They look out for prey and return to the cave by 7 am; however, they do not come as groups when they return. And, so came out a stream of bats. They were flying far away into the land and swaying up and down in the sky. Like they were dancing to a tune of music that only they can hear.
They were forming patterns in the sky, beautiful patterns. I wished if it were a clear sky day with a beautiful orange sunset, these patterns would have looked so mesmerizing. They danced their way into the fields. And my point and shoot were not so good to capture the wave patterns in the sky.
It was 7.00 pm, and there was no sign of stopping. The bats kept coming out. Millions and millions of them kept coming out. I went wow aloud many times. I stopped taking pictures, sat on the open songtaew, and watched the show of the bats of Khao Yai national park.
The show doesn’t seem to end. Some of the bats were zipping right past me close to the ground. The other vehicles had left by now, and the rain had caught on speed. I put on my raincoat and was looking at them, jaw dropped.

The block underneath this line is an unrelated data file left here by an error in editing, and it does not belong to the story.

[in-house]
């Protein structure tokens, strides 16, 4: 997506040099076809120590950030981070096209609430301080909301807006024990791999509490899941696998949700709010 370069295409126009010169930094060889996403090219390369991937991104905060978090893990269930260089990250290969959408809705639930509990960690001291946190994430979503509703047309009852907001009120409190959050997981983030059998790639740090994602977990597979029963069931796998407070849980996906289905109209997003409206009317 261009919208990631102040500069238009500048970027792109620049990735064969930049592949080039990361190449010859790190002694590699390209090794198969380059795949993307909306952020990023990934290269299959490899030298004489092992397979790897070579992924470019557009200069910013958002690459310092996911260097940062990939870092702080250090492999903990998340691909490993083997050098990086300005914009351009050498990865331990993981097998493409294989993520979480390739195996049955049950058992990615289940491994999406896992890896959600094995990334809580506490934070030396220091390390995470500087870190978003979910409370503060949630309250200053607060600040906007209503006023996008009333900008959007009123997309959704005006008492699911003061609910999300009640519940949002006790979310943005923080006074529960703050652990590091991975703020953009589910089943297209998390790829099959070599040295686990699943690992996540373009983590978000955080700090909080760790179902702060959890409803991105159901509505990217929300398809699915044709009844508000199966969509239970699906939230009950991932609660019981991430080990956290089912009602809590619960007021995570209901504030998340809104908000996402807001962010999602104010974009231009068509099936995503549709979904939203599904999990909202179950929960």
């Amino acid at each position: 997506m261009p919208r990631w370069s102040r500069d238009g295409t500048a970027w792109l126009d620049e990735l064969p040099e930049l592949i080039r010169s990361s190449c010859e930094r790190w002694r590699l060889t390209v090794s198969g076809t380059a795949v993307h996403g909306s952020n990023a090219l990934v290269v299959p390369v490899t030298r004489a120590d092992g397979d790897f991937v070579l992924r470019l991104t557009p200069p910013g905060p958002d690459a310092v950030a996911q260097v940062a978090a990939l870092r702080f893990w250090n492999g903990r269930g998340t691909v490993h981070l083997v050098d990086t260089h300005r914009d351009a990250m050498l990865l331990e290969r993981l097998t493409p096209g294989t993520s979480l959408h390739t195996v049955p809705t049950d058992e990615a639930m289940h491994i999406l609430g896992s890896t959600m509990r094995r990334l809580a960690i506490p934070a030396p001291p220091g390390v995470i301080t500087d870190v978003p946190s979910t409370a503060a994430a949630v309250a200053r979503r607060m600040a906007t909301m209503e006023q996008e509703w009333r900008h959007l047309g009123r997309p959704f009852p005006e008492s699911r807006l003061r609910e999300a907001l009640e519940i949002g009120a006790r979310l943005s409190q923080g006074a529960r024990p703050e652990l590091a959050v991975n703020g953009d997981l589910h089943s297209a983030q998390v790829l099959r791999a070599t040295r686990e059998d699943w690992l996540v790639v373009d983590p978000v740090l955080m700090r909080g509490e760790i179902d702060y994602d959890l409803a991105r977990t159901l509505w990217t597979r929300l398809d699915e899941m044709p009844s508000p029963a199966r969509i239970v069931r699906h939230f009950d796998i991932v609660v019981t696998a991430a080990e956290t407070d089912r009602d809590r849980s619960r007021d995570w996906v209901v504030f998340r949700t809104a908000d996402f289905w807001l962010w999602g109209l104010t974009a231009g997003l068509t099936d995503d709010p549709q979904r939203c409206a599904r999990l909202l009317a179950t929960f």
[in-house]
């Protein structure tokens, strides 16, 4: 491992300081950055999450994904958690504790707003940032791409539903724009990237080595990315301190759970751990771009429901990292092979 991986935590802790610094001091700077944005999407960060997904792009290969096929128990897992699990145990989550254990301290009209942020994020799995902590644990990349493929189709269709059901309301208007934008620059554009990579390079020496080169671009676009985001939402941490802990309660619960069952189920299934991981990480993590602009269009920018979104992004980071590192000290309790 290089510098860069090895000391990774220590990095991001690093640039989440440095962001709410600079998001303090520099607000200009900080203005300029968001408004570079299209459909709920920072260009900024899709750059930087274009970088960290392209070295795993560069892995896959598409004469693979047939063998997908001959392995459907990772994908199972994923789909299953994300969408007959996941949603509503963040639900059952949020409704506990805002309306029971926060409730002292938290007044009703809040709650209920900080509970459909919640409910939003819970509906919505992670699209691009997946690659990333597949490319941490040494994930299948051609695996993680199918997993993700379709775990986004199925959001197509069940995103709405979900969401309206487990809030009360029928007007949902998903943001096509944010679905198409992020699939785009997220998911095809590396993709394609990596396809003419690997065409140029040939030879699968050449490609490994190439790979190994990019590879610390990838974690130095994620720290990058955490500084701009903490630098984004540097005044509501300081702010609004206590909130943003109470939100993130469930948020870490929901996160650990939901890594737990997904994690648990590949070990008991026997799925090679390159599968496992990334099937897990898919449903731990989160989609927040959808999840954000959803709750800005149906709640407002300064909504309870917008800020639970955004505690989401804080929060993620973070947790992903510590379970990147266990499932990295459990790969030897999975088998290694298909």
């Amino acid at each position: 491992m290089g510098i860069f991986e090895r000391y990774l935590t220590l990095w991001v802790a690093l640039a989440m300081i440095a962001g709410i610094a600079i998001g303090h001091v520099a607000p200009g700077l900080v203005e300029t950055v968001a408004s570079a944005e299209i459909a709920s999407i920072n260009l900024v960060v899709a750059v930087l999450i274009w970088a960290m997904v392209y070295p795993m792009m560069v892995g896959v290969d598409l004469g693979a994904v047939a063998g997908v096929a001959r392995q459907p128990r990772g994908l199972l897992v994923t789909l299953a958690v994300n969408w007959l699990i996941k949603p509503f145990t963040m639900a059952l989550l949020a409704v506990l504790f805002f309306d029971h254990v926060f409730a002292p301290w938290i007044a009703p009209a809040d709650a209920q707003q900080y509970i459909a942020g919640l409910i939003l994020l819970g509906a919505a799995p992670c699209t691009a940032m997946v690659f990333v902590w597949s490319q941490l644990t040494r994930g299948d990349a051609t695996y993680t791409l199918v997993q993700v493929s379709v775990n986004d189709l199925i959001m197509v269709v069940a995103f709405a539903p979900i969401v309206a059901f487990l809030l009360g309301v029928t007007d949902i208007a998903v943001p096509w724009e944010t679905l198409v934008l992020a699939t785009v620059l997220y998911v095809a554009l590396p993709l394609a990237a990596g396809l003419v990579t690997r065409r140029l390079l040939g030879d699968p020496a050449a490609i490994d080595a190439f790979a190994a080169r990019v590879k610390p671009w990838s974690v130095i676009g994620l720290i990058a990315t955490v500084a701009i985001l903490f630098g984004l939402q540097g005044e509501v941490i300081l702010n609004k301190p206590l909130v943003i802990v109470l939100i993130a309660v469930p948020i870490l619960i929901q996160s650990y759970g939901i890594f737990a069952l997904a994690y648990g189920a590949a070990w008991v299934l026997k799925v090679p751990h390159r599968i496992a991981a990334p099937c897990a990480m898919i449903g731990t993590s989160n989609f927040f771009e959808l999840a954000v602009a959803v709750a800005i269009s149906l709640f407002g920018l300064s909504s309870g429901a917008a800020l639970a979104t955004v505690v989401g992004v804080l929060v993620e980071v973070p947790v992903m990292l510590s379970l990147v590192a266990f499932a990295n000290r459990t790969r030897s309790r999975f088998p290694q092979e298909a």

My driver grinned at me to say it was getting late. I had no mind leaving the place, though it was getting dark, and the visibility was getting poorer and poorer. We left the area around 7.30 pm, and there was no sign of an end to the show. The bats kept coming out. I strained my neck and looked longingly at the mouth of the mountain from where they were emerging.
The waves in the sky continued as the darkness fell upon.
This was an incredible spectacle that I have never seen before. It took my breath away. I was amazed to realise that it is an everyday phenomenon. And how these bats know precisely when to fly out and return to their dwellings.
If you are in Khao Yai, then this is a must-visit place. I retired for the day, still awed by sight. The rain was now lashing hard, and that means a wet slippery national park exploration tomorrow. Sigh.
Nevertheless, today was a good day.
A short clip of the bats flying out of the cave,
How to Reach Khao Yai National Park
Best way is to reach Pak Chong and take Blue truck from the main road out of the Railway Station. Taxis are also available from Pak Chong.